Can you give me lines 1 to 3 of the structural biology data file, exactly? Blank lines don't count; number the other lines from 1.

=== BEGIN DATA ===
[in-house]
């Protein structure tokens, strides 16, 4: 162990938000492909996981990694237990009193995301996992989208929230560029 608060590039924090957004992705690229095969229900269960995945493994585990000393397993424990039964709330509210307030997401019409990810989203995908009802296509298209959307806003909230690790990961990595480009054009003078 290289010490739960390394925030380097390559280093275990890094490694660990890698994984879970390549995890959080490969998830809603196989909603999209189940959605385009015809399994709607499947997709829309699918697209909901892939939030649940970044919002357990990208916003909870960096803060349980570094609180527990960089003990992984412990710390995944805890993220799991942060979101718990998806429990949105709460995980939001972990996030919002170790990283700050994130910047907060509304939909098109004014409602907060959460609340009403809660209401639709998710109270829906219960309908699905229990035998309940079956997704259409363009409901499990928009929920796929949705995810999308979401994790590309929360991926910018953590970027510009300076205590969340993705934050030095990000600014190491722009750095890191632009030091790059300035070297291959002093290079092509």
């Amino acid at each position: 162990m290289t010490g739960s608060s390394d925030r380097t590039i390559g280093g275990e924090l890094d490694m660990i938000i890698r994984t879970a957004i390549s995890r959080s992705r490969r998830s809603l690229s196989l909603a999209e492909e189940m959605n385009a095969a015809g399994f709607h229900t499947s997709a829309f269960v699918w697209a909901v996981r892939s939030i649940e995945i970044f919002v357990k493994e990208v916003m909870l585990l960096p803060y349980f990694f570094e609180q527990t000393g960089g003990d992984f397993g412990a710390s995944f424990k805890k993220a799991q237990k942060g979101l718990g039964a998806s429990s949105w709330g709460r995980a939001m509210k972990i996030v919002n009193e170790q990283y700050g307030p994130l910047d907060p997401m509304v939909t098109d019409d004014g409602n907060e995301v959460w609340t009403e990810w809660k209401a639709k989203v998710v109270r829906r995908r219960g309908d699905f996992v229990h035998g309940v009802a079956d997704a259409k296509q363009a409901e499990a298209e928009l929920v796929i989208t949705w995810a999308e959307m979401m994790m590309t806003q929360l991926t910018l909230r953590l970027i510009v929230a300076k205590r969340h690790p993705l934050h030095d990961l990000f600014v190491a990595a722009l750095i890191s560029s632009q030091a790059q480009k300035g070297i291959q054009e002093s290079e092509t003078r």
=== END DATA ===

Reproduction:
[in-house]
């Protein structure tokens, strides 16, 4: 162990938000492909996981990694237990009193995301996992989208929230560029 608060590039924090957004992705690229095969229900269960995945493994585990000393397993424990039964709330509210307030997401019409990810989203995908009802296509298209959307806003909230690790990961990595480009054009003078 290289010490739960390394925030380097390559280093275990890094490694660990890698994984879970390549995890959080490969998830809603196989909603999209189940959605385009015809399994709607499947997709829309699918697209909901892939939030649940970044919002357990990208916003909870960096803060349980570094609180527990960089003990992984412990710390995944805890993220799991942060979101718990998806429990949105709460995980939001972990996030919002170790990283700050994130910047907060509304939909098109004014409602907060959460609340009403809660209401639709998710109270829906219960309908699905229990035998309940079956997704259409363009409901499990928009929920796929949705995810999308979401994790590309929360991926910018953590970027510009300076205590969340993705934050030095990000600014190491722009750095890191632009030091790059300035070297291959002093290079092509």
């Amino acid at each position: 162990m290289t010490g739960s608060s390394d925030r380097t590039i390559g280093g275990e924090l890094d490694m660990i938000i890698r994984t879970a957004i390549s995890r959080s992705r490969r998830s809603l690229s196989l909603a999209e492909e189940m959605n385009a095969a015809g399994f709607h229900t499947s997709a829309f269960v699918w697209a909901v996981r892939s939030i649940e995945i970044f919002v357990k493994e990208v916003m909870l585990l960096p803060y349980f990694f570094e609180q527990t000393g960089g003990d992984f397993g412990a710390s995944f424990k805890k993220a799991q237990k942060g979101l718990g039964a998806s429990s949105w709330g709460r995980a939001m509210k972990i996030v919002n009193e170790q990283y700050g307030p994130l910047d907060p997401m509304v939909t098109d019409d004014g409602n907060e995301v959460w609340t009403e990810w809660k209401a639709k989203v998710v109270r829906r995908r219960g309908d699905f996992v229990h035998g309940v009802a079956d997704a259409k296509q363009a409901e499990a298209e928009l929920v796929i989208t949705w995810a999308e959307m979401m994790m590309t806003q929360l991926t910018l909230r953590l970027i510009v929230a300076k205590r969340h690790p993705l934050h030095d990961l990000f600014v190491a990595a722009l750095i890191s560029s632009q030091a790059q480009k300035g070297i291959q054009e002093s290079e092509t003078r």